As regards blankets, the 45 per cent. rayon blend is 6s. 4d. a lb. whereas the 100 per cent. wool is 7s. 2d. a lb., and I am told that the shrinkage of the blend blanket is 17 per cent. as against 26 per cent, for the all-wool. I realise that the rayon industry as a comparatively new industry and that in the past it may, perhaps, have over-stated its case. But I am confident from the discussions we have had with the industrialists that they are only anxious to put forward fibres which they know and can trust to carry out the work for which they recommend them. It will ease the balance of payments position of this country because home products will be used, and it will bring the emphasis on the smaller textile companies which are not all in Lancashire.
I should like to say again that I have the greatest sympathy with the Lancashire problem, but nevertheless there are small towns throughout the country which are equally hard hit, though the distress is not so concentrated. If the Government can give some assistance in that direction, they will assist the morale of the people running the businesses and that of the workers, and may well encourage civilian buyers to place orders. I am confident that the Government and my hon. Friend, who has taken a great interest in the suggestions I have put to him, will do their utmost to see that rayon is used in greater quantities than before.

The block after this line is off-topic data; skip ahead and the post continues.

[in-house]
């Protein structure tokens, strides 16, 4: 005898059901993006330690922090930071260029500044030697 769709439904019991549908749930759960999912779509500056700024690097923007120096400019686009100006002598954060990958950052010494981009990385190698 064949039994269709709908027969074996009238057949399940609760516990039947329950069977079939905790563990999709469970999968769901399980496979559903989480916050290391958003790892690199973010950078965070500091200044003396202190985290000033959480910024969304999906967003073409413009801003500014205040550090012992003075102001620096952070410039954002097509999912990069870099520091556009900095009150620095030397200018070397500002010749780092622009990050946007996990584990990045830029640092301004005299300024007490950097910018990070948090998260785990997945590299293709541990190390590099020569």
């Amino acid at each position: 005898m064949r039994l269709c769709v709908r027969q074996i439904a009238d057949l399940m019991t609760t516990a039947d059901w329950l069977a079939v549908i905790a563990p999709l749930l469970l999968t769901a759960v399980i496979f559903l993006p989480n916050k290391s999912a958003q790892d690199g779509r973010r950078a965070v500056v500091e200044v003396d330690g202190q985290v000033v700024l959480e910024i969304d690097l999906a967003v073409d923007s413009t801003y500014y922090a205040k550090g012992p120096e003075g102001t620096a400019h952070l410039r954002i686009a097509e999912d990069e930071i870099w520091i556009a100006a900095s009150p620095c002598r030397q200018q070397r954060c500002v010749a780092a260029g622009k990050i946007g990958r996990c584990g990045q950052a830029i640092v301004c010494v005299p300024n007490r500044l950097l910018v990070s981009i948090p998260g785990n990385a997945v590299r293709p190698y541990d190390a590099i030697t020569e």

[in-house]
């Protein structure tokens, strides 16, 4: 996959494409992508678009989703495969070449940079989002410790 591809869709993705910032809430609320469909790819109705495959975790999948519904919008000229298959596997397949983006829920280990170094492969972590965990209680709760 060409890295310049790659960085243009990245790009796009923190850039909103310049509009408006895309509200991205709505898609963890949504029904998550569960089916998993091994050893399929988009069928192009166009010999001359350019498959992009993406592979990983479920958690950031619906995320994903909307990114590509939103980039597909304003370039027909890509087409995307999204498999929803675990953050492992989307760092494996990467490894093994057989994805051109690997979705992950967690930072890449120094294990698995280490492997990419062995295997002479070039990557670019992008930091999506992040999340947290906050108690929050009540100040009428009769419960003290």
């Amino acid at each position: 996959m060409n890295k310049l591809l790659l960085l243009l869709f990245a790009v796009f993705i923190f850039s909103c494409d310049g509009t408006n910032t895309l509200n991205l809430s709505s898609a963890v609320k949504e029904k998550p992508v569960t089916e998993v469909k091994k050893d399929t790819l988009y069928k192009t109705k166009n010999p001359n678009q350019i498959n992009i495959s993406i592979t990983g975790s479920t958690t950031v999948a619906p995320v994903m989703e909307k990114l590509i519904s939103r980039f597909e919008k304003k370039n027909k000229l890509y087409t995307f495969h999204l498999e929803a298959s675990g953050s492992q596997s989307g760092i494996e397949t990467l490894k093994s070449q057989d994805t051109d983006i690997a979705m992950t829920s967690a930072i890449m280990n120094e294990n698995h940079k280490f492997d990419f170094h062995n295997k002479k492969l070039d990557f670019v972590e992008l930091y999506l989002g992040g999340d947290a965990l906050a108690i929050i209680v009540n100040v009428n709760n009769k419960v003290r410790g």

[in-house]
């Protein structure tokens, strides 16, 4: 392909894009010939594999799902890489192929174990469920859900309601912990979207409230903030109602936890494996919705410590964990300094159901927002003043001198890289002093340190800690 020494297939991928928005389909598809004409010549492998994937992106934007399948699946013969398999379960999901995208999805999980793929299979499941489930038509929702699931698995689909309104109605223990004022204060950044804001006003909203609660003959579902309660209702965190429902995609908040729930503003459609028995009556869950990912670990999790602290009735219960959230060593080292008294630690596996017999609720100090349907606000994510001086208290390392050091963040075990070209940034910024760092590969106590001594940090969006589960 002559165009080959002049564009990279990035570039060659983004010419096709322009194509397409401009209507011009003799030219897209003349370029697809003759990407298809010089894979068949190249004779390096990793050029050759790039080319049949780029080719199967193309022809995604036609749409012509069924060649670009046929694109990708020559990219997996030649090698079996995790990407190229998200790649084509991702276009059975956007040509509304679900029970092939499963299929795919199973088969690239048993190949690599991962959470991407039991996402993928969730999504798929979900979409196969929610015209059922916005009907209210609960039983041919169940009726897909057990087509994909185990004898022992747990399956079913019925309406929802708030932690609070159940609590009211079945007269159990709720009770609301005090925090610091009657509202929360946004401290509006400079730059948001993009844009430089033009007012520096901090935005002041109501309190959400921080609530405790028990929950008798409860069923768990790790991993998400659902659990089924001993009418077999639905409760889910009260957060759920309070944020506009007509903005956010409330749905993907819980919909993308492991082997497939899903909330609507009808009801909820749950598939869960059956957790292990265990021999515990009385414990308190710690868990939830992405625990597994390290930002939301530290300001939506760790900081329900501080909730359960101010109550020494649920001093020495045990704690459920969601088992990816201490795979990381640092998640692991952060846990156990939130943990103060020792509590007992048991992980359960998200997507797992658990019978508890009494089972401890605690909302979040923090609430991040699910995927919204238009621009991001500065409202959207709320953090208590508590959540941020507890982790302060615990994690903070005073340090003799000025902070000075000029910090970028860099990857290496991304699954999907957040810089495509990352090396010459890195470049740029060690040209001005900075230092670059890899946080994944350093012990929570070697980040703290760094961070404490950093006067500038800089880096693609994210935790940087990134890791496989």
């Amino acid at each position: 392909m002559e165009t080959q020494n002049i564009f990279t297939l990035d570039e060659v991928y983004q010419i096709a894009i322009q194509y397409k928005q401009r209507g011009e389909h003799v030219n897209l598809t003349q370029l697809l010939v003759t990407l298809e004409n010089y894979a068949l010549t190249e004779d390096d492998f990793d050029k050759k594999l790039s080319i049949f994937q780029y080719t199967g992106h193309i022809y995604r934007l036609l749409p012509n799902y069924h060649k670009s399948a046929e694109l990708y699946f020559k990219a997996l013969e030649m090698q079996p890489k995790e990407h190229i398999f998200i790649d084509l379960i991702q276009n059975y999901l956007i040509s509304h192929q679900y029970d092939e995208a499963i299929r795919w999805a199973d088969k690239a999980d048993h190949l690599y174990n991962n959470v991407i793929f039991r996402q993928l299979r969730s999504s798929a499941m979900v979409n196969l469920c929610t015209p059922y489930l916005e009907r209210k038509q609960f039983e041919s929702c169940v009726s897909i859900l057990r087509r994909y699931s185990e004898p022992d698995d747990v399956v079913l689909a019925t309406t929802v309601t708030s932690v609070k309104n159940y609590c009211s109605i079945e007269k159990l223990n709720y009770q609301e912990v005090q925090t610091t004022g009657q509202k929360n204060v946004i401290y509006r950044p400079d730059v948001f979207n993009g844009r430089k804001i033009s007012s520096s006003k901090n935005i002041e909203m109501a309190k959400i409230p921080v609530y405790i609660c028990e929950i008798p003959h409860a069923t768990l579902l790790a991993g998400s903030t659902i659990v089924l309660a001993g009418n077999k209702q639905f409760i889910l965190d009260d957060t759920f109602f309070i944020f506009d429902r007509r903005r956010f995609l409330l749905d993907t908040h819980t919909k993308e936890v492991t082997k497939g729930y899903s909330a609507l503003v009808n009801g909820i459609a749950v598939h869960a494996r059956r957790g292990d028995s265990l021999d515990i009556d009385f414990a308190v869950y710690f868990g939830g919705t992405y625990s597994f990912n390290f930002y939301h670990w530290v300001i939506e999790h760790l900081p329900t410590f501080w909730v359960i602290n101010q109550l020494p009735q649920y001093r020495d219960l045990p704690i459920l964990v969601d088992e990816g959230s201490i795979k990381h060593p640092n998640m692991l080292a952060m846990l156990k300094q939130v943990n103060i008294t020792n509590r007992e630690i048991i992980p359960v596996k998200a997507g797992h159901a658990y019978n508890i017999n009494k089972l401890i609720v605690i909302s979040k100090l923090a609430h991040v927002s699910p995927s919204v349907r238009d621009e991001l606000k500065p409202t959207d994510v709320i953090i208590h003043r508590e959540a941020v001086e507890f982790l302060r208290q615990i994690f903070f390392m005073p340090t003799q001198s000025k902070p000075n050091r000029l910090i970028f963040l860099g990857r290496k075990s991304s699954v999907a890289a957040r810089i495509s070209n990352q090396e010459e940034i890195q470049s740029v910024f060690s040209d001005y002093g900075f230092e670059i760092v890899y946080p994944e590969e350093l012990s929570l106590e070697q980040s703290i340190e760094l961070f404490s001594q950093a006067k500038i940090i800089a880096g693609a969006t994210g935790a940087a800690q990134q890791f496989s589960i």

I am grateful for the way in which the hon. Lady the Member for Flint, East (Mrs. White) initiated this debate and my right hon. Friend has asked me to say how grateful he is to her for the interest she has taken and also to my hon. and gallant Friend the Member for Macclesfield (Air Commodore Harvey) and one or two other hon. Members for the interest they have taken in it and for the time they gave up yesterday in bringing to him the valuable deputation which discussed this matter.
Before I come to the immediate steps which we are taking—and I regret that I cannot announce anything very concrete today—I should like to refer to some of the more general issues. The point has been made that there is an advantage to our balance of payments in encouraging the use of rayon so as to reduce the amount of cotton which we have to import. This is true. One of various calculations made shows that each one million lb. weight of rayon substituted for natural fibres saves £250,000, largely in dollars.
Rayon uses imported materials, but the cost of these is much less per lb. weight of rayon than is the cost of importing cotton or wool. It has also been argued, and was today by the hon. Lady and by my hon. and gallant Friend, that rayon is cheaper than either cotton or wool, and that an admixture of rayon will reduce the price of a textile material. This is probably true in general, but, as the House will be aware, prices will depend partly on the proportion of rayon used and partly on the current prices of the various fibres. All Departments of the Government are, of course, well aware of those two factors. I will see that the points that the hon. Lady made at the end of her speech are brought to the notice of my right hon. Friend.
I should like to say a few words about the size of Service orders. By now most of the cotton and wool cloth required for the re-armament programme has been ordered. The percentage of rayon in cotton-rayon mixture would vary but the average would not be more than 30 to 40 per cent. and in wool-rayon mixture it would be less. One pound of rayon might produce about five yards of pure rayon fabric and therefore one million pounds of rayon might be used in about 15 million yards of rayon-cotton mixture. Even if orders could be placed on this scale they would provide only a small direct help to the industry which has a potential output of 440 million lb. weight a year.